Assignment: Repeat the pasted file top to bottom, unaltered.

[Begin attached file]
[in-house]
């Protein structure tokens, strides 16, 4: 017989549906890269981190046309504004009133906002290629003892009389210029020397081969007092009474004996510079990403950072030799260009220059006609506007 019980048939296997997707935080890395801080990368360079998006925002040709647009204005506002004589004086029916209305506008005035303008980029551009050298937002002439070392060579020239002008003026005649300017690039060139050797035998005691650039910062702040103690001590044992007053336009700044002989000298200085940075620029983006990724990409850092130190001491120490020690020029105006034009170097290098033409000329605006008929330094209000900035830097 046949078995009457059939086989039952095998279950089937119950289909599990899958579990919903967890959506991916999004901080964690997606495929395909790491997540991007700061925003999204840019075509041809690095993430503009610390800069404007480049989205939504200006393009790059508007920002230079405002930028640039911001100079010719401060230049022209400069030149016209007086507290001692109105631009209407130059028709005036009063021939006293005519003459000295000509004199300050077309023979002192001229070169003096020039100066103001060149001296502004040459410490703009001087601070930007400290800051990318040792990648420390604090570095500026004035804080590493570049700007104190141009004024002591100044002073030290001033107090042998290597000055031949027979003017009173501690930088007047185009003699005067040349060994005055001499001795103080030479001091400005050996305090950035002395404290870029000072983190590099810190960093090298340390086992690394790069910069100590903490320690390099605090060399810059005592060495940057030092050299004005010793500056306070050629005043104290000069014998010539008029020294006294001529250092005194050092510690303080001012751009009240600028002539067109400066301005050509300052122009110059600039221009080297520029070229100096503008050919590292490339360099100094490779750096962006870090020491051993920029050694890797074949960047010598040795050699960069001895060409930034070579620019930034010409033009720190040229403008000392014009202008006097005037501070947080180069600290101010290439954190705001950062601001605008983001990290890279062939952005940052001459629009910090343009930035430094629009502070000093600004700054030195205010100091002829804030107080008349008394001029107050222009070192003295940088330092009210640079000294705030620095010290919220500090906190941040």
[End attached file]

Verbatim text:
[in-house]
């Protein structure tokens, strides 16, 4: 017989549906890269981190046309504004009133906002290629003892009389210029020397081969007092009474004996510079990403950072030799260009220059006609506007 019980048939296997997707935080890395801080990368360079998006925002040709647009204005506002004589004086029916209305506008005035303008980029551009050298937002002439070392060579020239002008003026005649300017690039060139050797035998005691650039910062702040103690001590044992007053336009700044002989000298200085940075620029983006990724990409850092130190001491120490020690020029105006034009170097290098033409000329605006008929330094209000900035830097 046949078995009457059939086989039952095998279950089937119950289909599990899958579990919903967890959506991916999004901080964690997606495929395909790491997540991007700061925003999204840019075509041809690095993430503009610390800069404007480049989205939504200006393009790059508007920002230079405002930028640039911001100079010719401060230049022209400069030149016209007086507290001692109105631009209407130059028709005036009063021939006293005519003459000295000509004199300050077309023979002192001229070169003096020039100066103001060149001296502004040459410490703009001087601070930007400290800051990318040792990648420390604090570095500026004035804080590493570049700007104190141009004024002591100044002073030290001033107090042998290597000055031949027979003017009173501690930088007047185009003699005067040349060994005055001499001795103080030479001091400005050996305090950035002395404290870029000072983190590099810190960093090298340390086992690394790069910069100590903490320690390099605090060399810059005592060495940057030092050299004005010793500056306070050629005043104290000069014998010539008029020294006294001529250092005194050092510690303080001012751009009240600028002539067109400066301005050509300052122009110059600039221009080297520029070229100096503008050919590292490339360099100094490779750096962006870090020491051993920029050694890797074949960047010598040795050699960069001895060409930034070579620019930034010409033009720190040229403008000392014009202008006097005037501070947080180069600290101010290439954190705001950062601001605008983001990290890279062939952005940052001459629009910090343009930035430094629009502070000093600004700054030195205010100091002829804030107080008349008394001029107050222009070192003295940088330092009210640079000294705030620095010290919220500090906190941040």